Navigating Missouri Child Custody Relocation: What if a Custodial Parent Wants to Move Away with the Child?

Missouri child custody relocation occurs when one custodial parent chooses to move away from the other parent’s local area, risking separation of the child and parent. If your family is facing the possibility of relocation, there are a few things you need to know.

Basics of the Missouri Child Custody Relocation Laws


Relocation is the type of custody situation that parents often don’t imagine dealing with until it becomes a reality. In most divorce cases, the parent without primary custody still wants to be active in the child’s life. When the parent with primary custody decides to move out of Missouri or the St. Louis area, it becomes a lot more difficult.

Under Missouri law, relocation means “a change in the principal residence of a child for a period of ninety days or more, but does not include a temporary absence from the principal residence.” If the child’s principal residence has been changed for less than 90 days, that is considered a temporary absence, so these laws would not apply.

If you don’t have custody, you feel like a very important part of your life is being taken away, and know that your children deserve to have you in their life. If you are the parent with custody, your move could mean a better job or living arrangement, which in turn would also be better for your children. Both positions come with their own unique challenges.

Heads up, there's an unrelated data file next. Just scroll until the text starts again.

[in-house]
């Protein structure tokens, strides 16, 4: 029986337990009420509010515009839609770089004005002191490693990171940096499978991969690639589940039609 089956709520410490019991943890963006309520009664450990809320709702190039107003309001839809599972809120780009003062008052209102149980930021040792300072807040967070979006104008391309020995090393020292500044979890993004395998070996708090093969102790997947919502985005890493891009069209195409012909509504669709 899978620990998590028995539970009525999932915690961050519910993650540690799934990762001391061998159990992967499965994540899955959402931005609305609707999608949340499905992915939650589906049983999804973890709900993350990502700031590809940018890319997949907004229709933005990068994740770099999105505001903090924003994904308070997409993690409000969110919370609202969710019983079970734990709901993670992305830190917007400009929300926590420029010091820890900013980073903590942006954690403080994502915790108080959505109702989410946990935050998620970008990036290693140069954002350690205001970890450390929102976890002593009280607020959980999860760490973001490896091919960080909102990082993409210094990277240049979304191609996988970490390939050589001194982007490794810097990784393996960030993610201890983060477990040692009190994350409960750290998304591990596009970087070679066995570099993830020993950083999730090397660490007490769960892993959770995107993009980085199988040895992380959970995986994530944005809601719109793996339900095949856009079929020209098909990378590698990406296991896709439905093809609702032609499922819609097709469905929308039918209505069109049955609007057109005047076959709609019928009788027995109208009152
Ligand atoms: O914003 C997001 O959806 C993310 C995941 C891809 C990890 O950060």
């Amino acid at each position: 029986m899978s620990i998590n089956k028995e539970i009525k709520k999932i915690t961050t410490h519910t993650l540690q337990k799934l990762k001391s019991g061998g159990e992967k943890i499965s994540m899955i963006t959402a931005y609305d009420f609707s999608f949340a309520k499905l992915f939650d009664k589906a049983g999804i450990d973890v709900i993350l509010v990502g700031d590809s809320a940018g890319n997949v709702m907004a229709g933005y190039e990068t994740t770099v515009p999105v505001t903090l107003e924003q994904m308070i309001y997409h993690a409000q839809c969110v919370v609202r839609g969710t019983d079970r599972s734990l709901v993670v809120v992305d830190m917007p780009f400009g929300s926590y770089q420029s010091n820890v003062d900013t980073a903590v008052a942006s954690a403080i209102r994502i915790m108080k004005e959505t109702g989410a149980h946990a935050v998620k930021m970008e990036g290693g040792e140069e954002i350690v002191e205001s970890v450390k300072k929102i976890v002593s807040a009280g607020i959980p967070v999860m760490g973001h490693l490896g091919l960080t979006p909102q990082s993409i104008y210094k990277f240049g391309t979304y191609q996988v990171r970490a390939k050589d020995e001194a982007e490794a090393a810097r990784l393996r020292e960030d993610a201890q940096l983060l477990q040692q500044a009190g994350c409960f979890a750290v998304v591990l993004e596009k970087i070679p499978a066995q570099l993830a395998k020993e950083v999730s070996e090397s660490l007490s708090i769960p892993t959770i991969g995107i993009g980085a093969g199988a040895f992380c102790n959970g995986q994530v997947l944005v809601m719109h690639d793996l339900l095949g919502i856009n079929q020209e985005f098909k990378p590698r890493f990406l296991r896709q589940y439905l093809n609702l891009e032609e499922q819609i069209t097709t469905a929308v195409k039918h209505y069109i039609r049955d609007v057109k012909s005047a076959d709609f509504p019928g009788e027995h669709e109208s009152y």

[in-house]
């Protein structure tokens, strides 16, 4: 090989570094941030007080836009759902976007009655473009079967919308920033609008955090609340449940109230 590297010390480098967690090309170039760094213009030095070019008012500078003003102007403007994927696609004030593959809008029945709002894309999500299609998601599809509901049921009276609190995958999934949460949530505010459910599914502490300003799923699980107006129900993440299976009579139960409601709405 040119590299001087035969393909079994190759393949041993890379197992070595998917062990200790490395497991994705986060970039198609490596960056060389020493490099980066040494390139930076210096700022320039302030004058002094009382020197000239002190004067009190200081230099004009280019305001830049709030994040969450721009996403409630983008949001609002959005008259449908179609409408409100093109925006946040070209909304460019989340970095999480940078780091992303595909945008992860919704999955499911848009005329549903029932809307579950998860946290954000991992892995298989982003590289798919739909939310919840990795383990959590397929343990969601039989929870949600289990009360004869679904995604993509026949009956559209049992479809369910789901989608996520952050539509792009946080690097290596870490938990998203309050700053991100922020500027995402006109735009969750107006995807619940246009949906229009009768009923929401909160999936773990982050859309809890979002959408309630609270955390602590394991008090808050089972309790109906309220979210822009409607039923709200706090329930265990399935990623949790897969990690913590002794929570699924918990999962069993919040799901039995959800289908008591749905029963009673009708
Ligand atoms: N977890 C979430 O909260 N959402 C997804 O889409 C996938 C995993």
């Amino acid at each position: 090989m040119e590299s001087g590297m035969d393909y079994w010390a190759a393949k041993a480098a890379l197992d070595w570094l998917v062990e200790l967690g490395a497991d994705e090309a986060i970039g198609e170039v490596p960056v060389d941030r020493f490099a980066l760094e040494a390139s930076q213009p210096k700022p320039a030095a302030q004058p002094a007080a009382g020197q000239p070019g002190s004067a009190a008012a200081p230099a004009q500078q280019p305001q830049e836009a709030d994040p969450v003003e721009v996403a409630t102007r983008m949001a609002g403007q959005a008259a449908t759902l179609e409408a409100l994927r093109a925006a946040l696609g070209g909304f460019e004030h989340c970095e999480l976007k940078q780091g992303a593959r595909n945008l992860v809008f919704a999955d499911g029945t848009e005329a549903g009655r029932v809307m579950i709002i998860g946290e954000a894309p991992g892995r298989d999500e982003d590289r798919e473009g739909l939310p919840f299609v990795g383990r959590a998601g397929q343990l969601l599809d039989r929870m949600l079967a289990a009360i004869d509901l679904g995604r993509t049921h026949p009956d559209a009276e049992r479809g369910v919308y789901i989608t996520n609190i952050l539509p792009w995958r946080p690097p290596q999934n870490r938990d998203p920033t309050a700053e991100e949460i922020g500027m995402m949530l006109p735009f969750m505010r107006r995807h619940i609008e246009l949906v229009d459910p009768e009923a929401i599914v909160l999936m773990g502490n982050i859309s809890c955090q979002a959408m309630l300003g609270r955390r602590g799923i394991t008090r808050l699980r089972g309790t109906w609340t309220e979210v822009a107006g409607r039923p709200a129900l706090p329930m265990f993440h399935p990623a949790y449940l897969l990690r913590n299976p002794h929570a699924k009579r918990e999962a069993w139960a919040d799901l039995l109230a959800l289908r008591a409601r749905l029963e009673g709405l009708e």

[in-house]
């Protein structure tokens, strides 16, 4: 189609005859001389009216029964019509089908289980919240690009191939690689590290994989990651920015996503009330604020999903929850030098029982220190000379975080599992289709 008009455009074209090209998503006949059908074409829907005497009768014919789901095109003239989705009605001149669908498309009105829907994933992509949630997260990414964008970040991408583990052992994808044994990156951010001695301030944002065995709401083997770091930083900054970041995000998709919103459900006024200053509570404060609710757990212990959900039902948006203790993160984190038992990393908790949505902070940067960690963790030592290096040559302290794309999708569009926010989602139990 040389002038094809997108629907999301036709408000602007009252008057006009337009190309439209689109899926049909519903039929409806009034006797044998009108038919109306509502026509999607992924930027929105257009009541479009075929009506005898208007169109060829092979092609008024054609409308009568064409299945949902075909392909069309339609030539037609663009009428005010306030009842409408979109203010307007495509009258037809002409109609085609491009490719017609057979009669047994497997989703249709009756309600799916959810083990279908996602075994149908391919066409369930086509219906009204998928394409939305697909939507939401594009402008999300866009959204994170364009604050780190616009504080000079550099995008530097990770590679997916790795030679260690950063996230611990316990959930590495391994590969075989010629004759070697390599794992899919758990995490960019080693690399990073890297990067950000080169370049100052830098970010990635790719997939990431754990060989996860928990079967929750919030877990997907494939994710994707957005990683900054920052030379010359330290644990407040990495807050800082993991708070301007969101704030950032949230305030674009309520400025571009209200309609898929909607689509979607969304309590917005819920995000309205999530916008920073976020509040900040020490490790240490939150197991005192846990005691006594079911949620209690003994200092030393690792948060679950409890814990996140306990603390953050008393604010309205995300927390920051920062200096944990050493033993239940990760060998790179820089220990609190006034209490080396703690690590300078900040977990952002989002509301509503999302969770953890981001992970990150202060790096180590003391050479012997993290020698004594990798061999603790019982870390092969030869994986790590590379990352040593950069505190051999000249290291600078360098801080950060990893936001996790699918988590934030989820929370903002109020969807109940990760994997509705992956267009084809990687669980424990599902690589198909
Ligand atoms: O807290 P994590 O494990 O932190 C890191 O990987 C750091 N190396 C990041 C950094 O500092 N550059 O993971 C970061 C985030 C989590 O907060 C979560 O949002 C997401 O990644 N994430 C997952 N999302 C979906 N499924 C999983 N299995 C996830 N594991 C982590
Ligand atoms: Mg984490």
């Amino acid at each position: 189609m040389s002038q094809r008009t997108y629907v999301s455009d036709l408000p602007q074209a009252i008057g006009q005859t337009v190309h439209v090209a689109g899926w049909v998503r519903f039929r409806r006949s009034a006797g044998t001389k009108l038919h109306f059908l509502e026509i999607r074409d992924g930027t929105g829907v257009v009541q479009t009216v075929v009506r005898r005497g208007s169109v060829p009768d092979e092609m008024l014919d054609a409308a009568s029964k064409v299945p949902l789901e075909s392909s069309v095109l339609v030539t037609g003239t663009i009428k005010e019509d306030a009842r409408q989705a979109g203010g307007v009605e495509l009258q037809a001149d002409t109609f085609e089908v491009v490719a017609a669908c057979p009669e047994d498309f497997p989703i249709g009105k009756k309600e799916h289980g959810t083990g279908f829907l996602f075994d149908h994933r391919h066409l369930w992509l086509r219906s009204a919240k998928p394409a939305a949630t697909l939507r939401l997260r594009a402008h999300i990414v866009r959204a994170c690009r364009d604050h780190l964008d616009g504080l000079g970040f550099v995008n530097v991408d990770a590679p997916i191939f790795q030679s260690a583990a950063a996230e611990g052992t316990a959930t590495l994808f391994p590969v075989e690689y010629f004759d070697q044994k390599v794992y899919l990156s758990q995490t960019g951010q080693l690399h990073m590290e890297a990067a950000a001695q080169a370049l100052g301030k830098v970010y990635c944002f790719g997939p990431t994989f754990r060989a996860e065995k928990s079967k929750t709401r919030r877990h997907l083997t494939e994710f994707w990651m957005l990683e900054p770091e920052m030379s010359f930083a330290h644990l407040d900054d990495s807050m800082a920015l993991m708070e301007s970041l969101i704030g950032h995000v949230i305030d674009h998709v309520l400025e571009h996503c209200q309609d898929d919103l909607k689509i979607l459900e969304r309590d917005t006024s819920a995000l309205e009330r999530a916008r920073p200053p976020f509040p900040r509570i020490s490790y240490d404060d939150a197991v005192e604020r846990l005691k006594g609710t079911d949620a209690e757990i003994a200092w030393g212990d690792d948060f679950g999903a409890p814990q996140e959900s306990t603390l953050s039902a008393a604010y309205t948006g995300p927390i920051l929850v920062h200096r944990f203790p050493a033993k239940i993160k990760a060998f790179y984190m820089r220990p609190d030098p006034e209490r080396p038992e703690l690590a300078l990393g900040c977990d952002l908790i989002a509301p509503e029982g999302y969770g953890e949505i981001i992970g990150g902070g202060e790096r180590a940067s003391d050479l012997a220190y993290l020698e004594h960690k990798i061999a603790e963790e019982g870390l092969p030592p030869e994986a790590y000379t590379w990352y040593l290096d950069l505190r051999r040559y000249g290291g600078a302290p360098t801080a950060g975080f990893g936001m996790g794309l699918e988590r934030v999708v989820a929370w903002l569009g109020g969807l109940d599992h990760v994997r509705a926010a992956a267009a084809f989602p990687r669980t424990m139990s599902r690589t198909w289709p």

Smooth custody cases can easily become difficult and painful when relocation is added to the mix. If you are a divorced parent who is planning to relocate, call The Carson Law Firm for experienced legal advice on your options and alternatives. If your child’s custodial parent is planning to relocate with your children, our child support attorney can work with you to develop a plan to protect your rights as a parent.

Missouri Relocation Statute: What Happens When a Relocating Parent Wants to Move?

In case one parent has to move to another city, out of state, or even out of the country, the State of Missouri has child relocation laws that determine a particular timeline of the events that parents have to follow before they actually begin their move. In addition, these laws also outline strict notice requirements.

When deciding about cases that consider relocation of a child, Missouri courts have to balance between the rights of a relocating parent to travel against the rights of the non-relocating parent regarding custody and visitation. Courts also have to consider the rights of the child and whether the proposed relocation is in the best interests of the child.

According to the Missouri child custody laws, courts, among other factors, have to consider the “mental and physical health of all individuals involved, including any history of abuse” when determining custody or visitation arrangements.

If there is evidence about violent behavior of the non-custodial parent against the minor child or former spouse, Missouri courts may also consider the stability and safety the proposed move would bring.

Child Custody Relocation Laws: What if Other Parent Objects?

In the State of Missouri, you can’t relocate your child anywhere, not even next door, if you don’t have the court’s permission. This applies whether you are the sole custodial parent with visitation granted to the other parent or you share joint custody. If a parent moves a child without permission, he or she risks the loss of his or her custodial rights.